NAFTA tensions, Bombardier spat pose challenges for Trudeau on four-day visit to U.S. and Mexico
The prime minister plans to talk trade, security and gender equality during his four-day trip to the United States and Mexico, which begins today. But there is little doubt one of those subjects will get more attention than the others.
Justin Trudeau is facing multiple trade-related challenges with both countries.
Talks on the North American Free Trade Agreement (NAFTA) have slowed and soured, with the mood only expected to get worse, and Canada is frustrated by the U.S. decision to slap 300 per cent duties on Bombardier's CSeries planes.
And, don't forget, the softwood lumber dispute has not yet been settled.
Trudeau lands in Washington this evening, but trade will not immediately be top of mind. He will be taking questions during a keynote address at Fortune Magazine's Most Powerful Women Summit.
Trudeau will shift gears early Wednesday when he visits the Congressional Ways and Means Committee on Capitol Hill — an opportunity to share his message about the importance of Canada/U.S. trade with influential lawmakers.
U.S. President Donald Trump has threatened to withdraw from NAFTA, but Congress could have some power to intervene.
"Congress is potentially our shield against an administration which is the most protectionist that we've seen," said Colin Robertson, a former Canadian diplomat.
Robertson thinks it is smart for Trudeau to ramp up his so-called charm offensive with U.S. politicians outside of the White House.
"This is something he will have to continue to cultivate," Robertson added.
But the most anticipated moment of the trip will be Trudeau's face-to-face meeting with Trump.
The pair have developed a positive rapport, according to a spokesman in the Prime Minister's Office, and are looking to further develop that relationship.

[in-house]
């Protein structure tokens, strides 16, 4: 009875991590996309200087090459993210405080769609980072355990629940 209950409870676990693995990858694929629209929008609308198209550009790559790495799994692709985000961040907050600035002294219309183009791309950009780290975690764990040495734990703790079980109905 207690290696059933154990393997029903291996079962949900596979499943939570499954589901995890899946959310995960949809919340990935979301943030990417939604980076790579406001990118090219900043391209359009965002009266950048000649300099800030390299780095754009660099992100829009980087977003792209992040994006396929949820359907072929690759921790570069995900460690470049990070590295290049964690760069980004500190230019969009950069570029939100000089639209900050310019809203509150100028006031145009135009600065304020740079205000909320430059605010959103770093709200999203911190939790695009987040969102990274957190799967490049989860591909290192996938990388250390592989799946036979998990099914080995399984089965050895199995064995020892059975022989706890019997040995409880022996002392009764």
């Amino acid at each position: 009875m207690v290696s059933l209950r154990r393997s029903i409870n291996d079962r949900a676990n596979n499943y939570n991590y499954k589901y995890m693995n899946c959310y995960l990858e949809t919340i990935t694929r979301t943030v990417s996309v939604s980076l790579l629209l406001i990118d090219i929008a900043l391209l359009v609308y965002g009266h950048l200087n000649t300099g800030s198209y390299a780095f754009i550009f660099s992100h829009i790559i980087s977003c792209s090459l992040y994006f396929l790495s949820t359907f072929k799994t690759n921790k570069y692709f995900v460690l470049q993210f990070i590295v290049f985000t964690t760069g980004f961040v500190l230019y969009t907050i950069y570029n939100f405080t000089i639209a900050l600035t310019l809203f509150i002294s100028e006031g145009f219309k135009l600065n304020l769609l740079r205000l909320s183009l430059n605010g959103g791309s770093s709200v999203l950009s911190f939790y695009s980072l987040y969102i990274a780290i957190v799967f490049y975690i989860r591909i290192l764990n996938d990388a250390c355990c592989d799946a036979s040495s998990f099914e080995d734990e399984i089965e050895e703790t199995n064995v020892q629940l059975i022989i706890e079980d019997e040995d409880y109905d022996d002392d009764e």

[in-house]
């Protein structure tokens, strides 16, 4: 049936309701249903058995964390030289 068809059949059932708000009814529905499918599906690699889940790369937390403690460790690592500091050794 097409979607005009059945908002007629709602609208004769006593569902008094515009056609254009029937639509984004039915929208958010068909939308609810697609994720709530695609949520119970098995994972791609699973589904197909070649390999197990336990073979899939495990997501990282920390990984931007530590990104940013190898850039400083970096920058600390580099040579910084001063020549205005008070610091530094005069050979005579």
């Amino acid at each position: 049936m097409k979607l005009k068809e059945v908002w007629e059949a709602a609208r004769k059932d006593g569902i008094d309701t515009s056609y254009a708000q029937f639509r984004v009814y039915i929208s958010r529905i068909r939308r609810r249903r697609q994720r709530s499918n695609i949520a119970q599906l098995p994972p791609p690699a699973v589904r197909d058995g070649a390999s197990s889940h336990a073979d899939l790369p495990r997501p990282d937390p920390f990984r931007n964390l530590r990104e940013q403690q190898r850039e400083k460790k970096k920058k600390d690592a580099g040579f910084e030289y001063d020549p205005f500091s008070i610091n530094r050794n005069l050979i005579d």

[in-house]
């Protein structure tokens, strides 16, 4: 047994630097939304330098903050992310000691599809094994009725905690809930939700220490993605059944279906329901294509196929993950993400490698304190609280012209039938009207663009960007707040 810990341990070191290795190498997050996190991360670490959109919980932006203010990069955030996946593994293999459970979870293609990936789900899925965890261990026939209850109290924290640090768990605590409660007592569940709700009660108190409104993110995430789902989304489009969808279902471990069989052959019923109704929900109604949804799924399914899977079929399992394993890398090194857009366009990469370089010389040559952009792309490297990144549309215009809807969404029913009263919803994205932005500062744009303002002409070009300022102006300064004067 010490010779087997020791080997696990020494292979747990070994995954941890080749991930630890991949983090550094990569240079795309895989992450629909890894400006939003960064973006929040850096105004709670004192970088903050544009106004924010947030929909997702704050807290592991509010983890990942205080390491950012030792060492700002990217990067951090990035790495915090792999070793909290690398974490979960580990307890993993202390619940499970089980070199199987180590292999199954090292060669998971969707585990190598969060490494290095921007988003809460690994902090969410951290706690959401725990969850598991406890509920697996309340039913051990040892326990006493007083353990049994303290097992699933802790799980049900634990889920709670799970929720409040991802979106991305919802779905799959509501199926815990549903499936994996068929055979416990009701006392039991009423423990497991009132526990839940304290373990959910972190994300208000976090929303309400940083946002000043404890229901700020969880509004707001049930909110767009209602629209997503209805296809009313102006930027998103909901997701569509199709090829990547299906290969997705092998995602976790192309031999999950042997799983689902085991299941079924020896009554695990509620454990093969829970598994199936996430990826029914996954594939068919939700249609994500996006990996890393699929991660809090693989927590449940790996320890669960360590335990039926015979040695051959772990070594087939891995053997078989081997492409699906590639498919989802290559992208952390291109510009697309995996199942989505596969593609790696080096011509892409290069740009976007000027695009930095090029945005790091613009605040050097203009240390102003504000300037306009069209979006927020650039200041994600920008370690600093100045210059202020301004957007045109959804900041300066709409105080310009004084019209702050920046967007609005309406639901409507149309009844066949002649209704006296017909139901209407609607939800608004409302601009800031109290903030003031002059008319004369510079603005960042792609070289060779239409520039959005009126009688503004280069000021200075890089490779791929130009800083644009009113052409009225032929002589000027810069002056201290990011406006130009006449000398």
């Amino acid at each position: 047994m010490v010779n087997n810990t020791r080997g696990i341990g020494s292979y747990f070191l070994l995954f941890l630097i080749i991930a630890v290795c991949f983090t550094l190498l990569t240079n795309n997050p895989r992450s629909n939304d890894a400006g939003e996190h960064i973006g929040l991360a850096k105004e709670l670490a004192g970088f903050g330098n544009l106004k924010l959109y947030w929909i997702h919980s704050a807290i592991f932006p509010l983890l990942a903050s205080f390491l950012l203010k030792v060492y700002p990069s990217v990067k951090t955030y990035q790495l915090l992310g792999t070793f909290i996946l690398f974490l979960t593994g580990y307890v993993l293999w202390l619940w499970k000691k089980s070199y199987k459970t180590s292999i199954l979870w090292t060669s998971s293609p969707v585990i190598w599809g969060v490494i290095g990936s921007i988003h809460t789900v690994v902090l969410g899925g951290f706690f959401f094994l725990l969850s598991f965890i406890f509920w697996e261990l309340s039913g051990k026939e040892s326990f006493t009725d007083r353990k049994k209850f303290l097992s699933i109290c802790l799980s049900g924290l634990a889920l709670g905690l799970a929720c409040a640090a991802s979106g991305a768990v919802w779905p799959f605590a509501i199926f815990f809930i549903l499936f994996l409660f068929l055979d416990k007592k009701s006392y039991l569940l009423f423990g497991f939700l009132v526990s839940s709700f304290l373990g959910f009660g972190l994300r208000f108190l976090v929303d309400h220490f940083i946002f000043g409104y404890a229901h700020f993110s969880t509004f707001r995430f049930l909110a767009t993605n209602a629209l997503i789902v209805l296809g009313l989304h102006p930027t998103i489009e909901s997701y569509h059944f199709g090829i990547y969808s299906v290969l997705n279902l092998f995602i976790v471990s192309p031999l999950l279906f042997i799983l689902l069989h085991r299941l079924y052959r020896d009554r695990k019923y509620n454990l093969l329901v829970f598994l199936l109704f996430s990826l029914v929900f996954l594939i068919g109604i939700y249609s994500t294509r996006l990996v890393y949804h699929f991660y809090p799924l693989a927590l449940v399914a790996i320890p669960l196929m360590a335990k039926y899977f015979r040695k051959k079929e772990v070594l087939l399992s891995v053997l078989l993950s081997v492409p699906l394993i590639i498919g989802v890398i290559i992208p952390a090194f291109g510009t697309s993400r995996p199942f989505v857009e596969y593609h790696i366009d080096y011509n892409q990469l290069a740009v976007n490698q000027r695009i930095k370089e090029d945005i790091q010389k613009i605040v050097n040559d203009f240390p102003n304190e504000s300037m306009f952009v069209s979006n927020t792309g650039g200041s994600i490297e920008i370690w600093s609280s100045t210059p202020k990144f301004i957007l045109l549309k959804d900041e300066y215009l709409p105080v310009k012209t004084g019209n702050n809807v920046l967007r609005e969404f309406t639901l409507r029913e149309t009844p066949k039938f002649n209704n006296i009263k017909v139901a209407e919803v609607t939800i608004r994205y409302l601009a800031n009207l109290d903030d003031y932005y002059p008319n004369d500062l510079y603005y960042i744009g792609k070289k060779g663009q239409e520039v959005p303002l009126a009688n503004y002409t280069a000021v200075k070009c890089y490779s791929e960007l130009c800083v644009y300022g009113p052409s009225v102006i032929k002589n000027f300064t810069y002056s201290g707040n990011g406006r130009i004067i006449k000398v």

But their meeting takes place at the same time the fourth round of NAFTA talks begin, also in Washington.
There is little positivity left at the negotiating table, especially as the U.S. is expected to make its most contentious demands during this round of discussions.
"I think they [the talks] are going poorly, they're having difficultly even nailing down the low-hanging fruit," said Jerry Dias, president of Canada's largest private-sector union, Unifor.
Trudeau and Trump speak at the G20 summit in Hamburg, Germany, in July. (Ryan Remiorz/Canadian Press)
U.S. proposals on the rules for automobile content, dispute resolution and the dairy industry are expected to be unveiled this week. The U.S. has already been accused of making demands that neither Canada nor Mexico would ever agree to.
The PMO spokesman says Trudeau plans to discuss NAFTA, but noted that the real work is being done by negotiators behind the scenes.
Trudeau also plans to bring up Canada's frustration with the U.S. Department of Commerce over the Bombardier duties.
Foreign Minister Chrystia Freeland has been outspoken on this issue, calling the duties "baseless and absurdly high."
Trudeau also plans to discuss security with Trump, integrated operations and NATO, according to the spokesman.
Freeland and her parliamentary secretary on Canada-U.S. relations, Andrew Leslie, will accompany Trudeau to Washington.
Trudeau will round out his North American tour with a stop in Mexico City.
President Enrique Pena Nieto has a full-day of meetings planned with Trudeau and, again, trade will likely be the key point of discussion; so much so that International Trade Minister Francois-Philippe Champagne will join Trudeau and Freeland for this leg of the trip.
Canada and Mexico hold wildly different positions on several aspects of NAFTA, most notably labour standards.
But the prime minister's spokesman says other issues will come up, including gender equality.
Trudeau is also expected to take some time to visit some of the regions hard hit by two earthquakes that struck this past summer.